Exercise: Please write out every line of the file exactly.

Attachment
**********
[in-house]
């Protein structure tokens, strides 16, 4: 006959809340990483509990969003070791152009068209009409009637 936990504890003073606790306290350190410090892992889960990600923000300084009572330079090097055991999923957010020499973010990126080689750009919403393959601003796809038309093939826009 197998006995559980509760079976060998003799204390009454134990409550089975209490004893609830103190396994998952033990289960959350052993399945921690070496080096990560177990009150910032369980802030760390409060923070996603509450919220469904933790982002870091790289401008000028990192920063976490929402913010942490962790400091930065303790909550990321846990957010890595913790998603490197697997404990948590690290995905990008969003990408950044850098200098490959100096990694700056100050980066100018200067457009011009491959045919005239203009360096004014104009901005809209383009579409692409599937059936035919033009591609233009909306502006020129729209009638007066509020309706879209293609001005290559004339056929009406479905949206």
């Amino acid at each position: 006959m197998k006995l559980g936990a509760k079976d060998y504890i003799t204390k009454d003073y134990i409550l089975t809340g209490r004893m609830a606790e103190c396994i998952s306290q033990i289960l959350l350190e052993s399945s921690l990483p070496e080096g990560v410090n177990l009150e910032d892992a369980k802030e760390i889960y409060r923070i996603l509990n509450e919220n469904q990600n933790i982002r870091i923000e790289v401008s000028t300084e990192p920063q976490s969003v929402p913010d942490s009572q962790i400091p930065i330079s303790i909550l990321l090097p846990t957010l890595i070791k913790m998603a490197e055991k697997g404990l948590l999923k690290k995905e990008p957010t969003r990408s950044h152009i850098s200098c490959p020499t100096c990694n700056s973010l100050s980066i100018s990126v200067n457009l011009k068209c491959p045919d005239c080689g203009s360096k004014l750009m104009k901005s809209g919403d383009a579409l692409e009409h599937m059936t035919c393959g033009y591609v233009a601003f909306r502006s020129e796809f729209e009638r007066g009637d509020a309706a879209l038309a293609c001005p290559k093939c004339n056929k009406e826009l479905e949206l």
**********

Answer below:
[in-house]
């Protein structure tokens, strides 16, 4: 006959809340990483509990969003070791152009068209009409009637 936990504890003073606790306290350190410090892992889960990600923000300084009572330079090097055991999923957010020499973010990126080689750009919403393959601003796809038309093939826009 197998006995559980509760079976060998003799204390009454134990409550089975209490004893609830103190396994998952033990289960959350052993399945921690070496080096990560177990009150910032369980802030760390409060923070996603509450919220469904933790982002870091790289401008000028990192920063976490929402913010942490962790400091930065303790909550990321846990957010890595913790998603490197697997404990948590690290995905990008969003990408950044850098200098490959100096990694700056100050980066100018200067457009011009491959045919005239203009360096004014104009901005809209383009579409692409599937059936035919033009591609233009909306502006020129729209009638007066509020309706879209293609001005290559004339056929009406479905949206």
């Amino acid at each position: 006959m197998k006995l559980g936990a509760k079976d060998y504890i003799t204390k009454d003073y134990i409550l089975t809340g209490r004893m609830a606790e103190c396994i998952s306290q033990i289960l959350l350190e052993s399945s921690l990483p070496e080096g990560v410090n177990l009150e910032d892992a369980k802030e760390i889960y409060r923070i996603l509990n509450e919220n469904q990600n933790i982002r870091i923000e790289v401008s000028t300084e990192p920063q976490s969003v929402p913010d942490s009572q962790i400091p930065i330079s303790i909550l990321l090097p846990t957010l890595i070791k913790m998603a490197e055991k697997g404990l948590l999923k690290k995905e990008p957010t969003r990408s950044h152009i850098s200098c490959p020499t100096c990694n700056s973010l100050s980066i100018s990126v200067n457009l011009k068209c491959p045919d005239c080689g203009s360096k004014l750009m104009k901005s809209g919403d383009a579409l692409e009409h599937m059936t035919c393959g033009y591609v233009a601003f909306r502006s020129e796809f729209e009638r007066g009637d509020a309706a879209l038309a293609c001005p290559k093939c004339n056929k009406e826009l479905e949206l």